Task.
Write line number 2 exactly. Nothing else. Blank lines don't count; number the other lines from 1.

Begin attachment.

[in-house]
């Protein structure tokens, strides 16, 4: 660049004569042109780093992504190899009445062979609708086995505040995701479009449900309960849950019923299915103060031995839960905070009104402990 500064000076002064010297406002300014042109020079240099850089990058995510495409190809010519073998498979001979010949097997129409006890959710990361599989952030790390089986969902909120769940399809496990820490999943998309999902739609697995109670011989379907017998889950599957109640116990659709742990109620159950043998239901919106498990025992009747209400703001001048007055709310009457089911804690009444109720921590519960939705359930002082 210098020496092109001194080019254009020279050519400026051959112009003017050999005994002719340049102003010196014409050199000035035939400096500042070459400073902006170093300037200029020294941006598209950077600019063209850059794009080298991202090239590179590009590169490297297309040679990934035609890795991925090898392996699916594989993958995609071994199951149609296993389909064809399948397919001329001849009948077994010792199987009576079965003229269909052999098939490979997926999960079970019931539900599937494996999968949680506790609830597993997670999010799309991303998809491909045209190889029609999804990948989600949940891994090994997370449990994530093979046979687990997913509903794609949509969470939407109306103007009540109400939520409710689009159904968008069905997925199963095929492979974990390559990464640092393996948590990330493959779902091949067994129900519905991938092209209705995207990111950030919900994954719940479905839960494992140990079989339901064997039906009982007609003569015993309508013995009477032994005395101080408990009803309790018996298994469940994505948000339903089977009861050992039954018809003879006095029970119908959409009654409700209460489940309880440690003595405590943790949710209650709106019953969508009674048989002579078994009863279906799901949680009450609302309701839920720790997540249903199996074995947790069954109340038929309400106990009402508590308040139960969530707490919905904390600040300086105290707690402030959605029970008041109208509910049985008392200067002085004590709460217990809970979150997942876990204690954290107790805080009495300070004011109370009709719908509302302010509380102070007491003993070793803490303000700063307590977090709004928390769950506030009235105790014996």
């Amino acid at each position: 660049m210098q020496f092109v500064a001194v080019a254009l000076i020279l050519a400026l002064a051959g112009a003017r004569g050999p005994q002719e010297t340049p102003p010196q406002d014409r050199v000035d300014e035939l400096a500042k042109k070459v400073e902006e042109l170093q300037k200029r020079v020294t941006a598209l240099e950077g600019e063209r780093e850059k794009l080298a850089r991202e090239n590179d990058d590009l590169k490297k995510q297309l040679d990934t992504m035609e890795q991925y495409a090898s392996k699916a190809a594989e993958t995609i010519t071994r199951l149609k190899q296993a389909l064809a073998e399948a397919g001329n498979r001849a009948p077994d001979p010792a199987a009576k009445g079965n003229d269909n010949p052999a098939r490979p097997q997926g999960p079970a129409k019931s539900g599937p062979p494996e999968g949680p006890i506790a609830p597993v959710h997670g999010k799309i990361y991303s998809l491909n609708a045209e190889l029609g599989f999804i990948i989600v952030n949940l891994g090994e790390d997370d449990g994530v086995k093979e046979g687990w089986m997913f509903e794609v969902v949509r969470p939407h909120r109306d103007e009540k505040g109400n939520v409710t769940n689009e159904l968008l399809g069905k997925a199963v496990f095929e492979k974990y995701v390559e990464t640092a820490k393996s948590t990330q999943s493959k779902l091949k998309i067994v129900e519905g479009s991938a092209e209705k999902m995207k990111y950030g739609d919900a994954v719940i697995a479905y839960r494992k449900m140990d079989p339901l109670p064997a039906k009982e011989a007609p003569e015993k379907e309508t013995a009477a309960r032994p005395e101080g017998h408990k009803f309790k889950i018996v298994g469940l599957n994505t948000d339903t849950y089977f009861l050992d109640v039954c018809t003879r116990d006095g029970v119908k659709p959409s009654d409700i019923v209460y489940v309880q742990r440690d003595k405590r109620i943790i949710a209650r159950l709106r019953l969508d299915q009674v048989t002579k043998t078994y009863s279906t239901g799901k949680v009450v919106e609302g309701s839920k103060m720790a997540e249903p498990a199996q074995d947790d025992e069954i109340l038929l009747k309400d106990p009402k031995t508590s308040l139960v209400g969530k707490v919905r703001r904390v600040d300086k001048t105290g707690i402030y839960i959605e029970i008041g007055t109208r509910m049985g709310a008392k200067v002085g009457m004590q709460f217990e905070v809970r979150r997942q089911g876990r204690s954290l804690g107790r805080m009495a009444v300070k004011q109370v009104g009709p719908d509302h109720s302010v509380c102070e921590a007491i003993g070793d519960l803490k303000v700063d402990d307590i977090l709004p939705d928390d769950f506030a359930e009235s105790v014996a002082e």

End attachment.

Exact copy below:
């Protein structure tokens, strides 16, 4: 660049004569042109780093992504190899009445062979609708086995505040995701479009449900309960849950019923299915103060031995839960905070009104402990 500064000076002064010297406002300014042109020079240099850089990058995510495409190809010519073998498979001979010949097997129409006890959710990361599989952030790390089986969902909120769940399809496990820490999943998309999902739609697995109670011989379907017998889950599957109640116990659709742990109620159950043998239901919106498990025992009747209400703001001048007055709310009457089911804690009444109720921590519960939705359930002082 210098020496092109001194080019254009020279050519400026051959112009003017050999005994002719340049102003010196014409050199000035035939400096500042070459400073902006170093300037200029020294941006598209950077600019063209850059794009080298991202090239590179590009590169490297297309040679990934035609890795991925090898392996699916594989993958995609071994199951149609296993389909064809399948397919001329001849009948077994010792199987009576079965003229269909052999098939490979997926999960079970019931539900599937494996999968949680506790609830597993997670999010799309991303998809491909045209190889029609999804990948989600949940891994090994997370449990994530093979046979687990997913509903794609949509969470939407109306103007009540109400939520409710689009159904968008069905997925199963095929492979974990390559990464640092393996948590990330493959779902091949067994129900519905991938092209209705995207990111950030919900994954719940479905839960494992140990079989339901064997039906009982007609003569015993309508013995009477032994005395101080408990009803309790018996298994469940994505948000339903089977009861050992039954018809003879006095029970119908959409009654409700209460489940309880440690003595405590943790949710209650709106019953969508009674048989002579078994009863279906799901949680009450609302309701839920720790997540249903199996074995947790069954109340038929309400106990009402508590308040139960969530707490919905904390600040300086105290707690402030959605029970008041109208509910049985008392200067002085004590709460217990809970979150997942876990204690954290107790805080009495300070004011109370009709719908509302302010509380102070007491003993070793803490303000700063307590977090709004928390769950506030009235105790014996």